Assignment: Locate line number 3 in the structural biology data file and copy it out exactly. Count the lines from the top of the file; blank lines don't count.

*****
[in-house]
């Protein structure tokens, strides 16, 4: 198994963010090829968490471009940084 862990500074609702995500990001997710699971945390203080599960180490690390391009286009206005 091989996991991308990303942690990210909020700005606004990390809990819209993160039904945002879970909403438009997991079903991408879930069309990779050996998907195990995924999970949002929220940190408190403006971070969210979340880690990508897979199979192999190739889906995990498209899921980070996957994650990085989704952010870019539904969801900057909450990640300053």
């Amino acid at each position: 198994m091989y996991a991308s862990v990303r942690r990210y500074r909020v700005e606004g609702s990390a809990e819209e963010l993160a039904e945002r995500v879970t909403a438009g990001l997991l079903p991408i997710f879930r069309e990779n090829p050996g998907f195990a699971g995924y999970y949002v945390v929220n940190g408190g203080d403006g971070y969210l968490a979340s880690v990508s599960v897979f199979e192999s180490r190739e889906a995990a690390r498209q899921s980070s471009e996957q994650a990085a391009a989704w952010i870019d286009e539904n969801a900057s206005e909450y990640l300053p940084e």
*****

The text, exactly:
């Amino acid at each position: 198994m091989y996991a991308s862990v990303r942690r990210y500074r909020v700005e606004g609702s990390a809990e819209e963010l993160a039904e945002r995500v879970t909403a438009g990001l997991l079903p991408i997710f879930r069309e990779n090829p050996g998907f195990a699971g995924y999970y949002v945390v929220n940190g408190g203080d403006g971070y969210l968490a979340s880690v990508s599960v897979f199979e192999s180490r190739e889906a995990a690390r498209q899921s980070s471009e996957q994650a990085a391009a989704w952010i870019d286009e539904n969801a900057s206005e909450y990640l300053p940084e």